JOURNAL ARTICLE

Intraoperative MRI-guided resection of focal cortical dysplasia in pediatric patients: technique and outcomes

Matthew F Sacino, Cheng-Ying Ho, Jonathan Murnick, Tammy Tsuchida, Suresh N Magge, Robert F Keating, William D Gaillard, Chima O Oluigbo
Journal of Neurosurgery. Pediatrics 2016, 17 (6): 672-8
26919314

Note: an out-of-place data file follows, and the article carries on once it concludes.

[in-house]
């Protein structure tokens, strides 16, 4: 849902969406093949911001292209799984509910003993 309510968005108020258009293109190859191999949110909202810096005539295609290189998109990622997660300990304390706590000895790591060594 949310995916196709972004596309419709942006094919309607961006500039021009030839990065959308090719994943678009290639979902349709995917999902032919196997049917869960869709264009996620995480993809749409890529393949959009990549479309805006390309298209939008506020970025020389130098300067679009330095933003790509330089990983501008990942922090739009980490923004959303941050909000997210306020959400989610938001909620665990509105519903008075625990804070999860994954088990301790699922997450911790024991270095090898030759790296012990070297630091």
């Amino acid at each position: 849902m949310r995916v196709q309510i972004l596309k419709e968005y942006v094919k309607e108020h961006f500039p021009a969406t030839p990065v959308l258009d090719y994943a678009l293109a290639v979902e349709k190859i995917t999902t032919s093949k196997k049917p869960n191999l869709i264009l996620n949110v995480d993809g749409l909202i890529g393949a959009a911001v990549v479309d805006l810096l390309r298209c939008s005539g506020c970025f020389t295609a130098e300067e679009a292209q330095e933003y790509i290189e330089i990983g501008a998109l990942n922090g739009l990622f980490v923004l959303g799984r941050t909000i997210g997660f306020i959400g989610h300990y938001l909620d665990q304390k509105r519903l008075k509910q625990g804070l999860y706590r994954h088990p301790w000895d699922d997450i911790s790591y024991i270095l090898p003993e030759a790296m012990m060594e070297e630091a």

OBJECTIVE Previous meta-analysis has demonstrated that the most important factor in seizure freedom following surgery for focal cortical dysplasia (FCD) is completeness of resection. However, intraoperative detection of epileptogenic dysplastic cortical tissue remains a challenge, potentially leading to a partial resection and the need for reoperation. The objective of this study was to determine the role of intraoperative MRI (iMRI) in the intraoperative detection and localization of FCD as well as its impact on surgical decision making, completeness of resection, and seizure control outcomes. METHODS The authors retrospectively reviewed the medical records of pediatric patients who underwent iMRI-assisted resection of FCD at the Children's National Health System between January 2014 and April 2015. Data reviewed included demographics, length of surgery, details of iMRI acquisition, postoperative seizure freedom, and complications. Postsurgical seizure outcome was assessed utilizing the Engel Epilepsy Surgery Outcome Scale. RESULTS Twelve consecutive pediatric patients (8 females and 4 males) underwent iMRI-guided resection of FCD lesions. The mean age at the time of surgery was 8.8 years ± 1.6 years (range 0.7 to 18.8 years), and the mean duration of follow up was 3.5 months ± 1.0 month. The mean age at seizure onset was 2.8 years ± 1.0 year (range birth to 9.0 years). Two patients had Type 1 FCD, 5 patients had Type 2A FCD, 2 patients had Type 2B FCD, and 3 patients had FCD of undetermined classification. iMRI findings impacted intraoperative surgical decision making in 5 (42%) of the 12 patients, who then underwent further exploration of the resection cavity. At the time of the last postoperative follow-up, 11 (92%) of the 12 patients were seizure free (Engel Class I). No patients underwent reoperation following iMRI-guided surgery. CONCLUSIONS iMRI-guided resection of FCD in pediatric patients precluded the need for repeat surgery. Furthermore, it resulted in the achievement of complete resection in all the patients, leading to a high rate of postoperative seizure freedom.

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